Lying between Damxung County and Palgon County, over 200 kilometers (124 miles) northwest of Lhasa, Namtso is regarded as one of the Three Holy Lakes of Tibet (the other two are Yamdrok Yumtso Lake in Shannan and Manasarovar Lake in Ngari ). Situated at an altitude of over 4, 700 meters (15, 420 ft) above the sea level and covering an area of over 1, 900 square kilometers (734 square miles), it is the highest salt-water lake in the world and the second largest salt-water in China (after Qinghai Lake).
The scenery at Namtso is beautiful and magnificent. Mt. Nyainqentanglha standing to the southeast of the lake, soars to a height of over 7, 100 meters (23, 294 ft) above sea level, and is snow-capped throughout the year. The lake's northern side is bounded by gently undulating hills that form this part of the continental plateau. Melted ice and snow from the surrounding mountains are the major source of the pure and clean waters of this placid lake which has a typical emerald hue due to the high mineral content. Encircled by vast grasslands, the lake resembles a huge mirror. The lakeside plain provides a natural pasture where herdsmen graze their cattle and sheep. Here too is an abundance of wildlife that includes birds, ducks, bears, yaks, donkeys, blue sheep, foxes, river deer and Himalayan marmots, while the lake teems with fishes and is a source of precious medicinal materials. Numerous mani stones and colorful prayer flags can be seen all around the shore and these add another touch of brilliance to the scenery. The azure blue sky dotted with white clouds, the greenish lake water, and white snow, swathes of green grasses, red mani stone piles, multicolored flowers enhance the beauty of the area and together with the lively animals form a picturesque view of nature. It is small wonder that visitors had been to the lake say that they enjoy spiritual refreshment and a heart gladdening feeling when they stand beside Namtso. At the end of the twelfth century, eminent monks of the Tibetan Kagyu school of Buddhism came to Namtso to practice their religion. They considered that this lake was the seat of Chakrasamvara of Esoteric Buddhism and they pioneered the practice of circumambulation around the lake. Later, Buddhists came to believe that during each Year of the Sheep in the Tibetan calendar, Buddhas, Bodhisattvas and Vajras assemble at this place. They also believe that during these auspicious occasions the chanting of scriptures and making a circumambulation of the lake is equal to doing them ten thousand times at other times. So each April to June in the Year of the Sheep, numerous pilgrims trek many miles from all over Tibet and other provinces, such as Qinghai, Gansu, Sichuan and Yunnan as well as from India and Nepal. It takes twenty to thirty days to circumambulate the lake just once so today most of the people walk around an islet of the lake instead. Pilgrims drop a pebble each time they encounter a pile of mani stones, as they believe this is equivalent to a single chant, thus a wall of mani stones, that is over one hundred meters (328 ft) long has been formed. Many lamas dwell all year-round on a hill beside the lake and practice Buddhism, while replying on the offerings of local Tibetans for their livelihood. Currently, it is not easy to get to Namtso since there is no public transport available. The overland journey from Lhasa takes in excess of four hours and not the entire road has been macadamized. There is also a snow covered mountain pass of over 5, 100 meters (16, 732 ft) high to cross. During the rainy season, which is usually from June to August, the road can be damaged or even completely destroyed and some places may turn to a swamp, so vehicles with a low chassis are not suitable for the trip. To make an overnight stay is difficult or even dangerous due to the high altitude. There is no electric power or tap-water, no hotels but only a few shabby rooms and restaurants. During peak tourist periods, many people have to stay outside in tents. The temperature varies greatly between daytime to nighttime. Heavy rains and hail storms frequently happen at night so a down jacket is necessary even in summer. It is recommended that people should stay for a week or more in Lhasa or other place with a comparatively lower altitude in order to acclimatize before going to Namtso. This is because going yet another 1, 100 meters (3, 609 ft) higher in too short a time the altitude likely to cause a serious altitude reaction.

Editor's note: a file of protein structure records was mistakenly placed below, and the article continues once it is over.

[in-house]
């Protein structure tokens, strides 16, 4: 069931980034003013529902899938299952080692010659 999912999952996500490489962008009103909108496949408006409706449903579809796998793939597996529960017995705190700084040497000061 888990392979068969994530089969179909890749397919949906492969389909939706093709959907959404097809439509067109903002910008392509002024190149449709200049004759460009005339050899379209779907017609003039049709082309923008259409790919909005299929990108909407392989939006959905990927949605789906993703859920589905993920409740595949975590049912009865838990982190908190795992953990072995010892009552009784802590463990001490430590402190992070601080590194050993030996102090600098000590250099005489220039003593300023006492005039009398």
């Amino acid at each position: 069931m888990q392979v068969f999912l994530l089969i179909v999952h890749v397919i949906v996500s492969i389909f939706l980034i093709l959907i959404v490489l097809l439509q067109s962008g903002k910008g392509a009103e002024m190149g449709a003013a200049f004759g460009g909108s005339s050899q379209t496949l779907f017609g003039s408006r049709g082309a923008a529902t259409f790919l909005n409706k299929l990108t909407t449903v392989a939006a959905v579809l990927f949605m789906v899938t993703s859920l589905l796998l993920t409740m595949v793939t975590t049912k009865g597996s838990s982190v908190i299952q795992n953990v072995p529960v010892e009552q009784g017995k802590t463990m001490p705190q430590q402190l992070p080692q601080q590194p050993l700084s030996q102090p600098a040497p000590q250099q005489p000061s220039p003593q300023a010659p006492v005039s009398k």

The best way is to rent a car from Lhasa, since there is no direct coach service to the lake.
Admission Fee: CNY 50